2019 Total: 32
2020 Projection: 29

Center Field

This is without a doubt the hardest position to project for the Twins, given the unpredictability of Byron Buxton’s health. With this being the case, we will do a combo of Buxton and Jake Cave at this position. Buxton had a breakout season in the doubles department, but despite his obvious power, Buxton still only hit 10 home runs in 87 games last season, due primarily to his inconsistent contact abilities. If he can stay healthy enough to play 120+ games this season, look for Buxton to hit in the 15-20 range of home runs. Jake Cave has been a pleasant surprise in his first two seasons in the big leagues and look for more of the same from him this year, as he should add roughly 10 to 15 home runs to the team total, which will be spread across all three outfield position.

2019 Total: 31
2020 Projection: 21

Right Field

The long-awaited breakout of Max Kepler finally arrived in 2019, as he nearly doubled his career high with 36 home runs. However, just 21 of those home runs came while he was playing right-field. Much like many other players around baseball, Kepler did have a career high in HR/FB% at 18.0% in 2019. However, there are some other explanations for this, more than just the baseball. For one, he easily set a new career high, with a 41.7% Hard Hit rate. Kepler also started pulling the ball more, as he pulled 53.4% of balls in play, versus he career norm which hovered around 44%. These two factors go a long way in explaining the power serge Kepler experienced last season.

2019 Total: 32
2020 Projection: 37

Designated Hitter

Nelson Cruz was pretty standard Nelson Cruz in 2019, belting 41 home runs to pace the Twins in that category, and he did so while only playing in 120 games. Cruz was yet another player that set a career high mark in HR/FB% at 31.3%, which is far ahead of his career average of 21.0%. Barring any complete fall off in his game, which is a slight possibility given his age, Cruz should be able to get close to the 40 home run mark again in 2020, if he can play at least 140 games this season, something he did in each his last five seasons preceding him joining the Twins.

2019 Total: 52
2020 Projection: 44

In total, the Twins combined to hit 305 home runs from each of these position groups, and added two more from Pinch Hitters, bringing their season total to 307. This season, the Twins will almost certainly fall short of that number, but could still pace Major League Baseball, as I have them projected to hit 272 Bombas in 2020. For reference, the 2018 Yankees held the all-time record for home runs in a season entering 2019 at 267, so this offense still has a strong chance to be an historic team from a home run perspective.

Let us know in the comment section below how many Bombas you think the Twins will hit in 2020.

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  • mikelink45, tarheeltwinsfan, nclahammer and 2 others like this

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Jan 25 2020 02:22 PM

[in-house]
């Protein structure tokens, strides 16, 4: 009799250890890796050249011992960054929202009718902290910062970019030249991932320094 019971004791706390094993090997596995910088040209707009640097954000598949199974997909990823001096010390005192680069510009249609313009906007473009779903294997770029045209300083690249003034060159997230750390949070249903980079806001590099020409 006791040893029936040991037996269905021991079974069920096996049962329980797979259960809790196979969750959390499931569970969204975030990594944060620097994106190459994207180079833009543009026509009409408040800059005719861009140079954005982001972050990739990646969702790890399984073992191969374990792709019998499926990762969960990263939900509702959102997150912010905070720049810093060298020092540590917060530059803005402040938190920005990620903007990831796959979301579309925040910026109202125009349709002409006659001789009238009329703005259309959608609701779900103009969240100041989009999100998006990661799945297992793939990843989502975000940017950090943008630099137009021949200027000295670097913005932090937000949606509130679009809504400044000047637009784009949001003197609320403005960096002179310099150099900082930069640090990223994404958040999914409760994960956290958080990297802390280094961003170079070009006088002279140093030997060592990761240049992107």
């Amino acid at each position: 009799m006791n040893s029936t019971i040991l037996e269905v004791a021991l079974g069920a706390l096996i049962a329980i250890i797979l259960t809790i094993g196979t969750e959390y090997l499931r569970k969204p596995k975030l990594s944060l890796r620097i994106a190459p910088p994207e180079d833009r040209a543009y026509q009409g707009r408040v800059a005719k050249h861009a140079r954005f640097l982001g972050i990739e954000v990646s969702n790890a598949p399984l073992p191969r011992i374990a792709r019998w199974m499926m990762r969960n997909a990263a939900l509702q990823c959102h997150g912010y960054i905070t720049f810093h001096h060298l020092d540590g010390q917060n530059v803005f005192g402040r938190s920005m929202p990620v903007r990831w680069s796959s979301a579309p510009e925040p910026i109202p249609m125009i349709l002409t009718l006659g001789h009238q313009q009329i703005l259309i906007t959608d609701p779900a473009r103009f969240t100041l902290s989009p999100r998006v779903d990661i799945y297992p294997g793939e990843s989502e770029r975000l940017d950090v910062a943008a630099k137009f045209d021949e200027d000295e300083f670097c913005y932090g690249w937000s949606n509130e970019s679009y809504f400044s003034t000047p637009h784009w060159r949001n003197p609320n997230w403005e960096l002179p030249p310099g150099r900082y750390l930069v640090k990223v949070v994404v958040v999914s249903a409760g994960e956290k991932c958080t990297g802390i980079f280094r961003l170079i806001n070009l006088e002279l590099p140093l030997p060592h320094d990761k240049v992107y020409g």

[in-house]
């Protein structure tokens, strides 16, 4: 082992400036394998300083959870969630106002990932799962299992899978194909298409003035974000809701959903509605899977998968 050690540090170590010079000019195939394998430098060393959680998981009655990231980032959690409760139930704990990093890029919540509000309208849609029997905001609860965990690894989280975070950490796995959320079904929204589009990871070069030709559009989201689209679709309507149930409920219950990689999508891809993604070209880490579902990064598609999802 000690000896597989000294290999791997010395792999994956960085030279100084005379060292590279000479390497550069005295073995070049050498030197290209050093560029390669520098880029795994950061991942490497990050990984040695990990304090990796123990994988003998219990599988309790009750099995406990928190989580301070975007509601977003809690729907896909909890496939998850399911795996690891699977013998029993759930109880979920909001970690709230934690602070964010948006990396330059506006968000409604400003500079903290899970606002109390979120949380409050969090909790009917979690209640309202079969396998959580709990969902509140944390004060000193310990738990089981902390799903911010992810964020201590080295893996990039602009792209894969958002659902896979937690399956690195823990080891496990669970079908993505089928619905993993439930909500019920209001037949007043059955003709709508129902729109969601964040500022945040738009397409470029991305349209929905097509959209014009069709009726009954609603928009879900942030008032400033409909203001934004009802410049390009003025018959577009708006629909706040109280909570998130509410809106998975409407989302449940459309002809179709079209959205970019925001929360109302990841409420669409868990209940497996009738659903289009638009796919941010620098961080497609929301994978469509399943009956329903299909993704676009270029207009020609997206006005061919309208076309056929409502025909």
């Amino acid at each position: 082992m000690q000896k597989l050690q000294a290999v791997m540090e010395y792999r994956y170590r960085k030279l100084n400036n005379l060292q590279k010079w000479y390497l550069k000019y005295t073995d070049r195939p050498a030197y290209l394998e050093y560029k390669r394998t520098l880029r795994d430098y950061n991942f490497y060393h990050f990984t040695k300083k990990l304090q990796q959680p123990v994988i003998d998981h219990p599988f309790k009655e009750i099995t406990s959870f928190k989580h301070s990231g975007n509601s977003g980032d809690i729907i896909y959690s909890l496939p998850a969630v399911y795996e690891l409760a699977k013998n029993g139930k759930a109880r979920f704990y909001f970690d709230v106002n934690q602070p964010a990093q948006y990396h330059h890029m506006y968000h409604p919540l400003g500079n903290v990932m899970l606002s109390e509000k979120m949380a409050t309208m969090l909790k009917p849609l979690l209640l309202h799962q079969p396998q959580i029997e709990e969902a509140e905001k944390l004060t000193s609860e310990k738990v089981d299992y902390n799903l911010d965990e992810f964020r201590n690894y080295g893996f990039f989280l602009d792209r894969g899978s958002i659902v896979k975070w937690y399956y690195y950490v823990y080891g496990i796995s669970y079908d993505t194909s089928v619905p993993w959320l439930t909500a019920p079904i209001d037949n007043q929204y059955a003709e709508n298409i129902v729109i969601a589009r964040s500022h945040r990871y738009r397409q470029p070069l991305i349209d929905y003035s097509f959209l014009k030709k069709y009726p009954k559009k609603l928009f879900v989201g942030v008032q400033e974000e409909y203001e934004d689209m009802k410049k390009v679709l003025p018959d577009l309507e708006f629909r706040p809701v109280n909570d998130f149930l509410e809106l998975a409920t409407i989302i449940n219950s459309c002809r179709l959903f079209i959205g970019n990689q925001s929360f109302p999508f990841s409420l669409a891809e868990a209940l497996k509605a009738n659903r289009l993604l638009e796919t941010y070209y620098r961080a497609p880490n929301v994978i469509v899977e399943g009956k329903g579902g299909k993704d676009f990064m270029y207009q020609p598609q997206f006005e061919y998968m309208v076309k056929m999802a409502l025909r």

Nice work. I’ll take the over on 272 homers.

Weren’t there posts about this time last year speculating on whether the Twins could hit 200 homers?
    • tarheeltwinsfan, JoshDungan1, MN_ExPat and 2 others like this
Post-Concussive Blues
Jan 25 2020 07:47 PM
I put the over/under on HR for 2nd Base at 5, and Arraez will still win the batting title.
Jan 25 2020 08:51 PM
Jan 25 2020 08:52 PM
There is no way to project home runs going into next year. MLB May put its collective head in the proverbial sand and pretend last year’s ball wasn’t juiced and roll the same ball out there next year. On the other hand, they may lead into the almost “dead-ball era”.
Over 272 with the juiced baseball. Under if they switch back to pre-2017 baseballs.

Side note, can we leave the term Bomba in 2019?
    • Doug Y and KFEY93 like this
Jan 26 2020 09:55 AM
I will go with 267. More than enough power to win games. Maybe we can set the ML record for doubles or extra base hits in a season.

I really like the way you did it by position instead of player Andrew. But you forgot pitchers batting in National League games :)

    • tarheeltwinsfan and DannySD like this

One more thing since we don't know whether theball will be juiced or not is how many home runs we hit vs the top home run teams in the league. You wouldn't need to project the whole league. Probably just about 4 other teams


MLB is a mess right now with the cheating things and fans like to see Bombas. So the balls better stay the same...Twins will break their own record with 310.
    • tarheeltwinsfan and DannySD like this


Jan 27 2020 02:03 PM

Unfortunately our HR numbers will probably depend on whether MLB decides to keep last year's balls around or if they realized they juiced it a little too much and use a ball more like what was in play during the playoffs.


Over 272 with the juiced baseball. Under if they switch back to pre-2017 baseballs.

Side note, can we leave the term Bomba in 2019?

I mean, they already have T shirts and signs with it all over the place. I think its hear to stay sadly. 

    • Vanimal46 likes this

I mean, they already have T shirts and signs with it all over the place. I think its hear to stay sadly.

That’s okay, the term is harmless. Didn’t Rosario or some other player introduce it or something last year? Can’t recall. I think it’s silly personally but not enough to get worked up over.


That’s okay, the term is harmless. Didn’t Rosario or some other player introduce it or something last year? Can’t recall. I think it’s silly personally but not enough to get worked up over.

Yeah its a little cringy sounding, like a children's cartoon show. As opposed to Donaldson's nick name "Bringer of Rain" which just sounds bad ass. 

Jan 27 2020 06:40 PM
Just out of curiosity, why dont some like the term bombas? I find it catchy...but curious to other thoughts.
Nine of twelve
Jan 28 2020 06:47 PM

As someone wrote on another thread, counting stats are dumb. Rather than guessing how many we'll hit I think it would be better to speculate on whether we lead the majors again and on the bomba total of the second leading team expressed as a percentage of ours. (In 2019 the Yankees bomba total was 99.67% of ours.)

Jan 29 2020 08:32 AM

If the ball was never juiced at all and you throw out the last couple season of HR binges, 267 would be one of the best HR hitting teams of all time... I think that's probably a bit too rosie if MLB actually fixes the ball... So my prediction is under if they fix the ball, and over if they don't. 

Jan 29 2020 11:27 AM